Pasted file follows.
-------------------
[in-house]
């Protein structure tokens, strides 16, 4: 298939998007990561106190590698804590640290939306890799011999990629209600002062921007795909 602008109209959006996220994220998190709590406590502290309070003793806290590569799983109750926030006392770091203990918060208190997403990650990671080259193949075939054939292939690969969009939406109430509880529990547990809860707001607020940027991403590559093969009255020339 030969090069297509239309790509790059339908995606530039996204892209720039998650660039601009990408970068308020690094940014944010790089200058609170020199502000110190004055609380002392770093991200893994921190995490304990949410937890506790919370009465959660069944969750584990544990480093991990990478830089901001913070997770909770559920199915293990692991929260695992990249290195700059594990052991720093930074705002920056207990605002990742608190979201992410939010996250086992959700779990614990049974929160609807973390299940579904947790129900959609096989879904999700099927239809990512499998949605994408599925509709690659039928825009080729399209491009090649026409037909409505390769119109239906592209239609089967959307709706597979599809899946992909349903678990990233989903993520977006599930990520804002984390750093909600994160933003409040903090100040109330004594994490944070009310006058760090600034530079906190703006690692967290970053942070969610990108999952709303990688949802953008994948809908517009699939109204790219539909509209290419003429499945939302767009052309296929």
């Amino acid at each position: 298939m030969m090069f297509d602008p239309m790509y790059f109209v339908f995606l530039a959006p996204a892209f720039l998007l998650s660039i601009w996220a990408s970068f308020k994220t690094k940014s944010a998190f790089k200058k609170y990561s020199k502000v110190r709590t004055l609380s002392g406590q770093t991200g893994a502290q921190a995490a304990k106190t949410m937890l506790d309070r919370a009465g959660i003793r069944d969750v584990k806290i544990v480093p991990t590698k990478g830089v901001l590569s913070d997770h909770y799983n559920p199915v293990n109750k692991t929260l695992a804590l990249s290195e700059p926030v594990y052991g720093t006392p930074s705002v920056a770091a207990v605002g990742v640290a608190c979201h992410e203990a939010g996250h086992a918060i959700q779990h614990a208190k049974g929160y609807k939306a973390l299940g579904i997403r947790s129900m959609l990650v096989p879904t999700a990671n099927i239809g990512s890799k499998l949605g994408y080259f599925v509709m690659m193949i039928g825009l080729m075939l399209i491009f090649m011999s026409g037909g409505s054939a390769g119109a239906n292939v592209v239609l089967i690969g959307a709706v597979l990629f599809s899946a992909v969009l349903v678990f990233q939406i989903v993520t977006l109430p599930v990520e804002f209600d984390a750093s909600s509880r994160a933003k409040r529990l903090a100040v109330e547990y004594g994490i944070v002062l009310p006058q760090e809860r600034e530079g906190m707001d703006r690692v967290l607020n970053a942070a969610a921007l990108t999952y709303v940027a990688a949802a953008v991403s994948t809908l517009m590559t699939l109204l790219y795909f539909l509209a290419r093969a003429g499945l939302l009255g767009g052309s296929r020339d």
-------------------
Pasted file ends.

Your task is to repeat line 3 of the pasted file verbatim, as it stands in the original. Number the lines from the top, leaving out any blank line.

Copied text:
């Amino acid at each position: 298939m030969m090069f297509d602008p239309m790509y790059f109209v339908f995606l530039a959006p996204a892209f720039l998007l998650s660039i601009w996220a990408s970068f308020k994220t690094k940014s944010a998190f790089k200058k609170y990561s020199k502000v110190r709590t004055l609380s002392g406590q770093t991200g893994a502290q921190a995490a304990k106190t949410m937890l506790d309070r919370a009465g959660i003793r069944d969750v584990k806290i544990v480093p991990t590698k990478g830089v901001l590569s913070d997770h909770y799983n559920p199915v293990n109750k692991t929260l695992a804590l990249s290195e700059p926030v594990y052991g720093t006392p930074s705002v920056a770091a207990v605002g990742v640290a608190c979201h992410e203990a939010g996250h086992a918060i959700q779990h614990a208190k049974g929160y609807k939306a973390l299940g579904i997403r947790s129900m959609l990650v096989p879904t999700a990671n099927i239809g990512s890799k499998l949605g994408y080259f599925v509709m690659m193949i039928g825009l080729m075939l399209i491009f090649m011999s026409g037909g409505s054939a390769g119109a239906n292939v592209v239609l089967i690969g959307a709706v597979l990629f599809s899946a992909v969009l349903v678990f990233q939406i989903v993520t977006l109430p599930v990520e804002f209600d984390a750093s909600s509880r994160a933003k409040r529990l903090a100040v109330e547990y004594g994490i944070v002062l009310p006058q760090e809860r600034e530079g906190m707001d703006r690692v967290l607020n970053a942070a969610a921007l990108t999952y709303v940027a990688a949802a953008v991403s994948t809908l517009m590559t699939l109204l790219y795909f539909l509209a290419r093969a003429g499945l939302l009255g767009g052309s296929r020339d």